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India, Its Life and Thought

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India has been called the land of quiet repose, content to remain anchored to the hoary past, and proud of her immobility. Invasion after invasion has swept over her; but—

"The East bowed low before the blast,In patient, deep disdain;She let the legions thunder past,And plunged in thought again."

Yet this same India is now throbbing with discontent, and is breathing, in all departments of her life, a deep spirit of unrest. This spirit has recently become acute and seemed, for a while, in danger of bursting into open rebellion, not unlike the Mutiny of half a century ago.


This movement is but a part of the new awakening of the East. The world has seen its marvellously rapid development and fruitage in Japan. It is witnessing the same process in China and Korea. The people of India, likewise, have been touched by its power and are no longer willing to rest contentedly as a subject people or a stagnant race.

This movement is not only political, it permeates every department of life; and it partakes of the general unrest which has taken possession of all the civilized nations of the earth. It is really the dawning of India's consciousness of strength and of a purpose to take her place, and to play a worthy part, in the great world drama.

This spirit found its incarnation and warmest expression in the opposition to the government scheme, two years ago, under Lord Curzon, for the partition of Bengal. The Bengalees keenly resented the division of their Province; for it robbed the clever Babu of many of the plums of office. He petitioned, and fomented agitation and opposition to the scheme. Then, in his spite against the government, he organized a boycott against all forms of foreign industry and commerce. This has been conducted with mad disregard to the people's own economic interest, and has, moreover, developed into bitter racial animosity.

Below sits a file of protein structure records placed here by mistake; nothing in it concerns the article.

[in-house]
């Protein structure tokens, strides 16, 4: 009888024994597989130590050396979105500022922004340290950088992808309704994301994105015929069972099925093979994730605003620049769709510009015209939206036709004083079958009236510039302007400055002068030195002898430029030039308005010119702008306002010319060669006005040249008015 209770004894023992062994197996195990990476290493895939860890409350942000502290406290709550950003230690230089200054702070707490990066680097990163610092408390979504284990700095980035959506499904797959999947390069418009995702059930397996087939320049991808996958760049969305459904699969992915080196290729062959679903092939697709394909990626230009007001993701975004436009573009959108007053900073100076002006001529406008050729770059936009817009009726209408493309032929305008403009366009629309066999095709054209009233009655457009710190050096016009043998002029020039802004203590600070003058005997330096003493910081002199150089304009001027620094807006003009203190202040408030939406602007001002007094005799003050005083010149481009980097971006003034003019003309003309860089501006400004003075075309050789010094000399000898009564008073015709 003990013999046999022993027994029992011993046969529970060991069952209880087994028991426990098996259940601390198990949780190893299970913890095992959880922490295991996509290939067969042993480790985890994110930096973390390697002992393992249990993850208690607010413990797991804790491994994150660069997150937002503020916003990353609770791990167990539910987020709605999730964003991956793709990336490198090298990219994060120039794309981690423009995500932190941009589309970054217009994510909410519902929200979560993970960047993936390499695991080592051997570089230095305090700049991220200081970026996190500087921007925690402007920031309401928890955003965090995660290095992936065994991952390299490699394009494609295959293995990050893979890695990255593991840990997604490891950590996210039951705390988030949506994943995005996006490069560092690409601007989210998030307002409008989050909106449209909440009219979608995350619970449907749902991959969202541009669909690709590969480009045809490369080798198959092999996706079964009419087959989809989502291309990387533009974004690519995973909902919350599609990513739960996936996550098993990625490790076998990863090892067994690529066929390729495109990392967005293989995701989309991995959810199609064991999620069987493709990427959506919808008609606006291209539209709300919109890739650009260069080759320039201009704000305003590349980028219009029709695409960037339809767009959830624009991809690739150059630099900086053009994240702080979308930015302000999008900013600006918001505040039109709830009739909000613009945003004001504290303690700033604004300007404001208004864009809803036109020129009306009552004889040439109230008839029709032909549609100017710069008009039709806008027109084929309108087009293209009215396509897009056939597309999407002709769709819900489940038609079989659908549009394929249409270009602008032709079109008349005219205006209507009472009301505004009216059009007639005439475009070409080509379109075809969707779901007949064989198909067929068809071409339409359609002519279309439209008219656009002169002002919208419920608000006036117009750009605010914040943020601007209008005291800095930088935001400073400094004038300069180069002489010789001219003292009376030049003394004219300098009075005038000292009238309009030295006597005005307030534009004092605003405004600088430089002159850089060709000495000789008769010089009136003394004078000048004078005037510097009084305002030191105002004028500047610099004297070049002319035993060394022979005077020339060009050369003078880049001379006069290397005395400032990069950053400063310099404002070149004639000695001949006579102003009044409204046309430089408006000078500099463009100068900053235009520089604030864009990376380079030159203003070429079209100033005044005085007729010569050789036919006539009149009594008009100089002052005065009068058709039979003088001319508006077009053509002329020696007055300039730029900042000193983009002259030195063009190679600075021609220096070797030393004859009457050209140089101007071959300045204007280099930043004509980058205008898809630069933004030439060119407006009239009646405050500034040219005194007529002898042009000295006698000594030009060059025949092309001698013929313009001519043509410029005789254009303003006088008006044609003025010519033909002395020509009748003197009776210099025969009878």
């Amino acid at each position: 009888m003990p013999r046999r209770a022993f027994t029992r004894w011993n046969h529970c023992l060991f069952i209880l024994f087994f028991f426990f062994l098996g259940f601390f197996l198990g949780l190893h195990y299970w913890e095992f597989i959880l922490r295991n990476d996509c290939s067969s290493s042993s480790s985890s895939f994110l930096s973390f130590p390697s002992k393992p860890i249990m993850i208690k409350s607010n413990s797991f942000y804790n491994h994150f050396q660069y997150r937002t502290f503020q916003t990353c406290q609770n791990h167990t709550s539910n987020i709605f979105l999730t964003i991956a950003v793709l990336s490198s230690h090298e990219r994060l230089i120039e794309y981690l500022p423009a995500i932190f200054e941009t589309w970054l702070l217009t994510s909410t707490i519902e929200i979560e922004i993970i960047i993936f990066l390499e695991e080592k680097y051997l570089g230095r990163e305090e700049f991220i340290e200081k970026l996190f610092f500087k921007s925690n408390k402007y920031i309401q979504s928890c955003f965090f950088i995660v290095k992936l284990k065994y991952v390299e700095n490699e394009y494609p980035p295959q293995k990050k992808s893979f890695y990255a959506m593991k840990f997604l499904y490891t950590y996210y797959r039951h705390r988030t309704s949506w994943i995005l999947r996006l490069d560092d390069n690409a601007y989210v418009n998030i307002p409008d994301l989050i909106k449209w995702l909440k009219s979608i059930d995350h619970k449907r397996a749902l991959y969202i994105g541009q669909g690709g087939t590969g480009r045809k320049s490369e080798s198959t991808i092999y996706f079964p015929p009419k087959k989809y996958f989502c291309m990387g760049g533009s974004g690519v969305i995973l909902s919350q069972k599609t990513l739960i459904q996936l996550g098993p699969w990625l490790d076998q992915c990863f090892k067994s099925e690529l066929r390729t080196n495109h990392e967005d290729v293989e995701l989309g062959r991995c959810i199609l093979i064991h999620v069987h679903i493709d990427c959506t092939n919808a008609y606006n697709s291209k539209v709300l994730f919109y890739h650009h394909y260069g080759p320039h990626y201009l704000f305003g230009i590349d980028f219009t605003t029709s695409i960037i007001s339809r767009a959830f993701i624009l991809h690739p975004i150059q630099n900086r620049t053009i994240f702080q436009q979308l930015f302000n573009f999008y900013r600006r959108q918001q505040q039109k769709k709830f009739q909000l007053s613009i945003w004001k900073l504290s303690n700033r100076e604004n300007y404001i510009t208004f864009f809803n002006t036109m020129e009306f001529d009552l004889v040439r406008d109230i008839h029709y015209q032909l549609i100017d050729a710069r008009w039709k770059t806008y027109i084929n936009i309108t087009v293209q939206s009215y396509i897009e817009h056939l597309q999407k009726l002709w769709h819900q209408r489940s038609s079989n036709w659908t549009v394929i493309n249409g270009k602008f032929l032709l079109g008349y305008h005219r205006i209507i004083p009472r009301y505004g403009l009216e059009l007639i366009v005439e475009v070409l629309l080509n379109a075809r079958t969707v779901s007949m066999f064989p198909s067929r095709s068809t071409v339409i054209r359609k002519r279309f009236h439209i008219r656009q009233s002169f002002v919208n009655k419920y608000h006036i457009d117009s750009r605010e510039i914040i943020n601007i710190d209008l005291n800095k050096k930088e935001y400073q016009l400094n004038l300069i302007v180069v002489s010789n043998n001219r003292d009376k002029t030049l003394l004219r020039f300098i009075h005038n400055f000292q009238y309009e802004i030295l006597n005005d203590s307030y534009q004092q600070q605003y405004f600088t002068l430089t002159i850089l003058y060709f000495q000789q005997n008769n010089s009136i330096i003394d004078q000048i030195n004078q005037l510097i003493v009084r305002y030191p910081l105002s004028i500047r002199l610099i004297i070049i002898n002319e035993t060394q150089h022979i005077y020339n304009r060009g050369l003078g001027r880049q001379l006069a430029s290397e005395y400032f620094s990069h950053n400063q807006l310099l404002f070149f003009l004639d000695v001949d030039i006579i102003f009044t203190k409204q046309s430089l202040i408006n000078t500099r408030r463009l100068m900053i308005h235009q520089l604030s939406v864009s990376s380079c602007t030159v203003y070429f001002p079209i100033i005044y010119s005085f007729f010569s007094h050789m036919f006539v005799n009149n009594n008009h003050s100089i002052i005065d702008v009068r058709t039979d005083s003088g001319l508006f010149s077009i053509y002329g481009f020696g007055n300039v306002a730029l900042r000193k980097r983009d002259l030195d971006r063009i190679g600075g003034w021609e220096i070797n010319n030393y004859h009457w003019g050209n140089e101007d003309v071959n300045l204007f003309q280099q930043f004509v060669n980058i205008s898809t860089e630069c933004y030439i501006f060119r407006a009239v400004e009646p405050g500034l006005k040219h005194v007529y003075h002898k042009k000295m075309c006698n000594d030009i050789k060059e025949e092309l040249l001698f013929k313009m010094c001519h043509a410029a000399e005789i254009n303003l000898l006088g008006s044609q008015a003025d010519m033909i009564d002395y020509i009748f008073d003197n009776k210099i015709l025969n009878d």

The Bengalee has striven hard to carry into other Provinces also his spirit of antagonism to the State. Though he has not succeeded in convincing many others of the wisdom of his method, he has spread the spirit of discontent and of dissatisfaction far beyond his own boundary. Even sections of the land which denounce the boycott as folly, if not suicide, have taken up the political slogan of the Babu (Bande Mataram—Hail, Mother!) and are demanding, mostly in inarticulate speech, such rights and privileges as they imagine themselves to be deprived of.

The movement is, in some respects, a reactionary one; and race hatred is one of its most manifest results. It is not merely a rising of the East against the West; it is also a conflict between Mohammedans and Hindus. In Eastern Bengal, where the Mussulmans are in a large majority, and where the Hindus have become the most embittered, the former have stood aloof from the latter and have opposed the boycott. This has led to increasing hatred between the members of these two faiths,—a feeling which has spread all over the country, and which has carried them into opposing camps....